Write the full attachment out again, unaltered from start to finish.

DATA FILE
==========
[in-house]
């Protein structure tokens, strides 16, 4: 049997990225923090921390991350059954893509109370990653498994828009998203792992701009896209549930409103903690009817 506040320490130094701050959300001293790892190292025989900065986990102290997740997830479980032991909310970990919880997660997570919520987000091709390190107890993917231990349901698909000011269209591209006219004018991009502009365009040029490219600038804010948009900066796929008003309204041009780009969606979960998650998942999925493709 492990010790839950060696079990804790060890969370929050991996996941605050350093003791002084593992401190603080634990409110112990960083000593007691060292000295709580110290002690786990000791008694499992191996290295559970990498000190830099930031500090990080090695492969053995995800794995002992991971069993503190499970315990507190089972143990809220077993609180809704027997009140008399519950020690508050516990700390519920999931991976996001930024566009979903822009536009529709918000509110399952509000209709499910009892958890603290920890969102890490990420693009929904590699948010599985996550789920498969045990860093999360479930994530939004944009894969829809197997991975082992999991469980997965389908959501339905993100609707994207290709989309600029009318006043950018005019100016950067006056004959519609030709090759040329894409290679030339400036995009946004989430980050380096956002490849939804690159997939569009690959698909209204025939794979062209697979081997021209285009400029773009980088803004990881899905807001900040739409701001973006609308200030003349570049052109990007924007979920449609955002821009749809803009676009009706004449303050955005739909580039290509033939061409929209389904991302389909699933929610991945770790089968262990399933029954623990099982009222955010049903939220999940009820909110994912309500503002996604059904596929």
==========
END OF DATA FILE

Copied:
[in-house]
């Protein structure tokens, strides 16, 4: 049997990225923090921390991350059954893509109370990653498994828009998203792992701009896209549930409103903690009817 506040320490130094701050959300001293790892190292025989900065986990102290997740997830479980032991909310970990919880997660997570919520987000091709390190107890993917231990349901698909000011269209591209006219004018991009502009365009040029490219600038804010948009900066796929008003309204041009780009969606979960998650998942999925493709 492990010790839950060696079990804790060890969370929050991996996941605050350093003791002084593992401190603080634990409110112990960083000593007691060292000295709580110290002690786990000791008694499992191996290295559970990498000190830099930031500090990080090695492969053995995800794995002992991971069993503190499970315990507190089972143990809220077993609180809704027997009140008399519950020690508050516990700390519920999931991976996001930024566009979903822009536009529709918000509110399952509000209709499910009892958890603290920890969102890490990420693009929904590699948010599985996550789920498969045990860093999360479930994530939004944009894969829809197997991975082992999991469980997965389908959501339905993100609707994207290709989309600029009318006043950018005019100016950067006056004959519609030709090759040329894409290679030339400036995009946004989430980050380096956002490849939804690159997939569009690959698909209204025939794979062209697979081997021209285009400029773009980088803004990881899905807001900040739409701001973006609308200030003349570049052109990007924007979920449609955002821009749809803009676009009706004449303050955005739909580039290509033939061409929209389904991302389909699933929610991945770790089968262990399933029954623990099982009222955010049903939220999940009820909110994912309500503002996604059904596929």